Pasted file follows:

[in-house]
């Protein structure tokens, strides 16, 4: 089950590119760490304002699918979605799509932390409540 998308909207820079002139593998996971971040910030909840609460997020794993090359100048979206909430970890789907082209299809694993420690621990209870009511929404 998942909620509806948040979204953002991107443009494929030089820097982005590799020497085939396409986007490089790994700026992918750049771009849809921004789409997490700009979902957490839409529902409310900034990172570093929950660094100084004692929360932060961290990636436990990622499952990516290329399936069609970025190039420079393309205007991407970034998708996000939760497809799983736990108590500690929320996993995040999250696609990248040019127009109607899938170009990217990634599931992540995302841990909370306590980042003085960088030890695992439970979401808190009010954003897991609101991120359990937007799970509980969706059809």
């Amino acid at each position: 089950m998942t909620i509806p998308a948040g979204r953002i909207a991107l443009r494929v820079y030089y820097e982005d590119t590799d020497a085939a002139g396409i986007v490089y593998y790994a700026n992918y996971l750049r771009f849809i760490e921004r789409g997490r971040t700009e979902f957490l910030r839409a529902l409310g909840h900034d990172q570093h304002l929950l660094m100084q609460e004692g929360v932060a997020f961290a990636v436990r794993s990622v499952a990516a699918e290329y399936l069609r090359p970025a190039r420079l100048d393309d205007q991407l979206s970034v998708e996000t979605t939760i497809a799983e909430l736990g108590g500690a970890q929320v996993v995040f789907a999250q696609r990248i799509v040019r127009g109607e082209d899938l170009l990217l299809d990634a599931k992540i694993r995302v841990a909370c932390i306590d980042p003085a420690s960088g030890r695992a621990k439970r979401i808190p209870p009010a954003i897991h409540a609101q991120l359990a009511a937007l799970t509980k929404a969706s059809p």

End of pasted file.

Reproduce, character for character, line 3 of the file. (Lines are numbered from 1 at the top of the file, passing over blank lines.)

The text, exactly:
């Amino acid at each position: 089950m998942t909620i509806p998308a948040g979204r953002i909207a991107l443009r494929v820079y030089y820097e982005d590119t590799d020497a085939a002139g396409i986007v490089y593998y790994a700026n992918y996971l750049r771009f849809i760490e921004r789409g997490r971040t700009e979902f957490l910030r839409a529902l409310g909840h900034d990172q570093h304002l929950l660094m100084q609460e004692g929360v932060a997020f961290a990636v436990r794993s990622v499952a990516a699918e290329y399936l069609r090359p970025a190039r420079l100048d393309d205007q991407l979206s970034v998708e996000t979605t939760i497809a799983e909430l736990g108590g500690a970890q929320v996993v995040f789907a999250q696609r990248i799509v040019r127009g109607e082209d899938l170009l990217l299809d990634a599931k992540i694993r995302v841990a909370c932390i306590d980042p003085a420690s960088g030890r695992a621990k439970r979401i808190p209870p009010a954003i897991h409540a609101q991120l359990a009511a937007l799970t509980k929404a969706s059809p």